Competitive Political Regime and Internet Control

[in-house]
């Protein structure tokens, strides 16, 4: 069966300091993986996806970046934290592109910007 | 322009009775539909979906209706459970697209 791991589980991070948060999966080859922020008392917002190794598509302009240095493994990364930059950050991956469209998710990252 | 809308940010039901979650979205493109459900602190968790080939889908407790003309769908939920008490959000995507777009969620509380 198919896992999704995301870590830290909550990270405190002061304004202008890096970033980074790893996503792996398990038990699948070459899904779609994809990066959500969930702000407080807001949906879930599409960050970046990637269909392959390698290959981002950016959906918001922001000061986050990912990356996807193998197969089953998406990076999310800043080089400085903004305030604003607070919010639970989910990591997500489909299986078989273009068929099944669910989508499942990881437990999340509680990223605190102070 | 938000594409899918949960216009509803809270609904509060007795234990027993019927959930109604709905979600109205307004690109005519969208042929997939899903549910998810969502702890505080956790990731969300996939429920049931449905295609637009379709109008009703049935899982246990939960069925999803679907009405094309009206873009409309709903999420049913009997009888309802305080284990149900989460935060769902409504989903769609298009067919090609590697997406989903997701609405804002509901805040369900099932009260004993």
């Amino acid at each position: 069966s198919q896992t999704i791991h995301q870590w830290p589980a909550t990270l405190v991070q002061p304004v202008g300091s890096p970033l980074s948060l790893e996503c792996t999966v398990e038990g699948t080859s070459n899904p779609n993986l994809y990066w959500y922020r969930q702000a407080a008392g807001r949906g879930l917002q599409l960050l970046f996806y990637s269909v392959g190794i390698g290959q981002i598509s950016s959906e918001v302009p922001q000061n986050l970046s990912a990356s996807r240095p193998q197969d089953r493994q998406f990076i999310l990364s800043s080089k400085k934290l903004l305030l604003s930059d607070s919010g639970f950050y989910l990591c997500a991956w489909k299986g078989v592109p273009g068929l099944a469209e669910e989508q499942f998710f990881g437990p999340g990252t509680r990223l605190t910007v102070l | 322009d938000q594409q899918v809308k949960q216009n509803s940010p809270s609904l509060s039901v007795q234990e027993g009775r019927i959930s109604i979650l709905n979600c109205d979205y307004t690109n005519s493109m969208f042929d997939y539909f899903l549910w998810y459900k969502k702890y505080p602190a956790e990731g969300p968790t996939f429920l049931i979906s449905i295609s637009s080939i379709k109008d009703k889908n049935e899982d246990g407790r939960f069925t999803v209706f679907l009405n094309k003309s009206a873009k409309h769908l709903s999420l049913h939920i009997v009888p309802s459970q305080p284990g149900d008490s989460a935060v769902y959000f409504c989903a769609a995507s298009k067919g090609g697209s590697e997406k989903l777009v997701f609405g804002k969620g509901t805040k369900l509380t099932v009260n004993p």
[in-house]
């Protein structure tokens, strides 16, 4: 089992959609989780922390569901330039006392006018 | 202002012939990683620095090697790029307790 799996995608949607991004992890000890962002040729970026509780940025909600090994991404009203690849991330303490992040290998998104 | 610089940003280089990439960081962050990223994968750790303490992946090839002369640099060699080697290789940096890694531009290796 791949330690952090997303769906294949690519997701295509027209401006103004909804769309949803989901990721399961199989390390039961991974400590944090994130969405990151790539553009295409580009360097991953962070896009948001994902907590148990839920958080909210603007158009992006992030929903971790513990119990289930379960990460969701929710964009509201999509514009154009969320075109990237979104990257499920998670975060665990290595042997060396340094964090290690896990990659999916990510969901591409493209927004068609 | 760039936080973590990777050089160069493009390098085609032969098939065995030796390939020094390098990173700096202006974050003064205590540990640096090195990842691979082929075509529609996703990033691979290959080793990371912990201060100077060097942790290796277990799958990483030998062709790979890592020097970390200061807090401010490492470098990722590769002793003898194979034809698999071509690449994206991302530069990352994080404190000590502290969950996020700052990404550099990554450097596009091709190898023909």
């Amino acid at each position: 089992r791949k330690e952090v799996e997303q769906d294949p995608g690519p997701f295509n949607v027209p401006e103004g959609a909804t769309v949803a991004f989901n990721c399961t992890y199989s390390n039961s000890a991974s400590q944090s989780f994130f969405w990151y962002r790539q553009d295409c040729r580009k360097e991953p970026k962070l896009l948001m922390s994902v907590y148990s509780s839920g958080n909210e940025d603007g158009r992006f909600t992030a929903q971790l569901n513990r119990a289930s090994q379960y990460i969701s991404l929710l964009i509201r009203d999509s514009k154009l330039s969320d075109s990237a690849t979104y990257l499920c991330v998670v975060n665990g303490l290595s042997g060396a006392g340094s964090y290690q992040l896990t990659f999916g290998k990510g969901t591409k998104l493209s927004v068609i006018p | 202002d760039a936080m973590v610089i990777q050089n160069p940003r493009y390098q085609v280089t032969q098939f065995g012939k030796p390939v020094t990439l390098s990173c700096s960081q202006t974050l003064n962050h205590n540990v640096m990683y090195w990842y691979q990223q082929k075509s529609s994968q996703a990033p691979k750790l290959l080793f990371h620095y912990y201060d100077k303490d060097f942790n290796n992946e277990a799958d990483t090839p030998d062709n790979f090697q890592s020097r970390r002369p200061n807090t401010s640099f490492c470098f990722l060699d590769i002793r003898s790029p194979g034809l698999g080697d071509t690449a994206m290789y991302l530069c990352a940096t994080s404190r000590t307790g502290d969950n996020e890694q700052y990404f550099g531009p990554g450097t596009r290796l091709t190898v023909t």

Why are policies of internet control adopted in a democratic state, while internet freedom is guaranteed in a more authoritarian context? In this work on the comparative politics of internet control, it is argued that regime type per se is not the direct determinant of the internet control outcome. Instead, the book proposes an alternative model that addresses the intensity of online transgressiveness and the capacity of online civil society. While online transgressiveness propels governments to seek internet control strategies, online civil society represents an inhibiting force, the cohesiveness of which determines the extent to which societal resistance against internet censorship might succeed.Through detailed studies of Malaysia, Thailand and Indonesia, Competitive Political Regime and Internet Control shows that online transgressiveness and civil society capacity collectively shape the outcomes of internet control. In this way, the book provides a new framework for understanding the practice of internet control, which has become a hot topic in the study of internet politics and regime types more generally. It also speaks to the broad literature on Southeast Asian politics, as well as that on democratization.
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